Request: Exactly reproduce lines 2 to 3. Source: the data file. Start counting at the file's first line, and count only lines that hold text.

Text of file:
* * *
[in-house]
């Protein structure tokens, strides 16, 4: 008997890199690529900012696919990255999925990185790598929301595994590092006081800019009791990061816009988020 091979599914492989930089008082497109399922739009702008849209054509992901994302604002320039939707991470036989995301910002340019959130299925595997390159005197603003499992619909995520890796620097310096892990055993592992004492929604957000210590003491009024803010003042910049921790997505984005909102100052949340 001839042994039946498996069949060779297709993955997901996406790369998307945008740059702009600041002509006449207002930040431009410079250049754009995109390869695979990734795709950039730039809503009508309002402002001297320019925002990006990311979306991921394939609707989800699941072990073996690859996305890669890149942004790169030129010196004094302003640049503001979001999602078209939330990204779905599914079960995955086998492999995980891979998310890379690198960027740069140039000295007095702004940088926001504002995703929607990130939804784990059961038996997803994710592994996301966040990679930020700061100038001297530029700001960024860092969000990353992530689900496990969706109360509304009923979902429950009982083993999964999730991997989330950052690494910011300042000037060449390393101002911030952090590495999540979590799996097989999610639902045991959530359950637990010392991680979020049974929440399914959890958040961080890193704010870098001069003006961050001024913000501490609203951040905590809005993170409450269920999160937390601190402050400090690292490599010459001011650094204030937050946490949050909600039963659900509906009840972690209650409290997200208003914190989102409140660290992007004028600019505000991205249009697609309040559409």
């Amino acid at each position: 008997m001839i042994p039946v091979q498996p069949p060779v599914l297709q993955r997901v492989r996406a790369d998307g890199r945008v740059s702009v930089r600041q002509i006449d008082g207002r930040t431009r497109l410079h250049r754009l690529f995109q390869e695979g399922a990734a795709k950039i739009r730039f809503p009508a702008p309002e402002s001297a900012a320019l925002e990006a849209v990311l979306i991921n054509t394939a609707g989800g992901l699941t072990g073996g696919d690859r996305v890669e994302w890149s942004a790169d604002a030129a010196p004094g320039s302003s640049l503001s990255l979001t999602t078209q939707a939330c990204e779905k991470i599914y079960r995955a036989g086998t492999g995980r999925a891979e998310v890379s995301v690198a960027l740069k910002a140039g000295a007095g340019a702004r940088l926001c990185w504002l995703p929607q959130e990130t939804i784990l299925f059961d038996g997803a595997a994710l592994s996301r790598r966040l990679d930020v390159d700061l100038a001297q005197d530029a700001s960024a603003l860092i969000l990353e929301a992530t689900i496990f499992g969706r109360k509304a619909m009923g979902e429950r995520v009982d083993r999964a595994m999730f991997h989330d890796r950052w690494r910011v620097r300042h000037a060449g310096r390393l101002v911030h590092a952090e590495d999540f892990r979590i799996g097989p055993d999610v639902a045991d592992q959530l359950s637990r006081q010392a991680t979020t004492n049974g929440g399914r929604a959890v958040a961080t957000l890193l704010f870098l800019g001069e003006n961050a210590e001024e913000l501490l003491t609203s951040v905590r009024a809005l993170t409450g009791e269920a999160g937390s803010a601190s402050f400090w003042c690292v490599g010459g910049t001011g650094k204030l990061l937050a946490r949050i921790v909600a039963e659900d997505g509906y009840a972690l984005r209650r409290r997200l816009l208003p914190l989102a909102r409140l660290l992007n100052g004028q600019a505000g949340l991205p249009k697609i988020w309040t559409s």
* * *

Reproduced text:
């Protein structure tokens, strides 16, 4: 008997890199690529900012696919990255999925990185790598929301595994590092006081800019009791990061816009988020 091979599914492989930089008082497109399922739009702008849209054509992901994302604002320039939707991470036989995301910002340019959130299925595997390159005197603003499992619909995520890796620097310096892990055993592992004492929604957000210590003491009024803010003042910049921790997505984005909102100052949340 001839042994039946498996069949060779297709993955997901996406790369998307945008740059702009600041002509006449207002930040431009410079250049754009995109390869695979990734795709950039730039809503009508309002402002001297320019925002990006990311979306991921394939609707989800699941072990073996690859996305890669890149942004790169030129010196004094302003640049503001979001999602078209939330990204779905599914079960995955086998492999995980891979998310890379690198960027740069140039000295007095702004940088926001504002995703929607990130939804784990059961038996997803994710592994996301966040990679930020700061100038001297530029700001960024860092969000990353992530689900496990969706109360509304009923979902429950009982083993999964999730991997989330950052690494910011300042000037060449390393101002911030952090590495999540979590799996097989999610639902045991959530359950637990010392991680979020049974929440399914959890958040961080890193704010870098001069003006961050001024913000501490609203951040905590809005993170409450269920999160937390601190402050400090690292490599010459001011650094204030937050946490949050909600039963659900509906009840972690209650409290997200208003914190989102409140660290992007004028600019505000991205249009697609309040559409």
């Amino acid at each position: 008997m001839i042994p039946v091979q498996p069949p060779v599914l297709q993955r997901v492989r996406a790369d998307g890199r945008v740059s702009v930089r600041q002509i006449d008082g207002r930040t431009r497109l410079h250049r754009l690529f995109q390869e695979g399922a990734a795709k950039i739009r730039f809503p009508a702008p309002e402002s001297a900012a320019l925002e990006a849209v990311l979306i991921n054509t394939a609707g989800g992901l699941t072990g073996g696919d690859r996305v890669e994302w890149s942004a790169d604002a030129a010196p004094g320039s302003s640049l503001s990255l979001t999602t078209q939707a939330c990204e779905k991470i599914y079960r995955a036989g086998t492999g995980r999925a891979e998310v890379s995301v690198a960027l740069k910002a140039g000295a007095g340019a702004r940088l926001c990185w504002l995703p929607q959130e990130t939804i784990l299925f059961d038996g997803a595997a994710l592994s996301r790598r966040l990679d930020v390159d700061l100038a001297q005197d530029a700001s960024a603003l860092i969000l990353e929301a992530t689900i496990f499992g969706r109360k509304a619909m009923g979902e429950r995520v009982d083993r999964a595994m999730f991997h989330d890796r950052w690494r910011v620097r300042h000037a060449g310096r390393l101002v911030h590092a952090e590495d999540f892990r979590i799996g097989p055993d999610v639902a045991d592992q959530l359950s637990r006081q010392a991680t979020t004492n049974g929440g399914r929604a959890v958040a961080t957000l890193l704010f870098l800019g001069e003006n961050a210590e001024e913000l501490l003491t609203s951040v905590r009024a809005l993170t409450g009791e269920a999160g937390s803010a601190s402050f400090w003042c690292v490599g010459g910049t001011g650094k204030l990061l937050a946490r949050i921790v909600a039963e659900d997505g509906y009840a972690l984005r209650r409290r997200l816009l208003p914190l989102a909102r409140l660290l992007n100052g004028q600019a505000g949340l991205p249009k697609i988020w309040t559409s």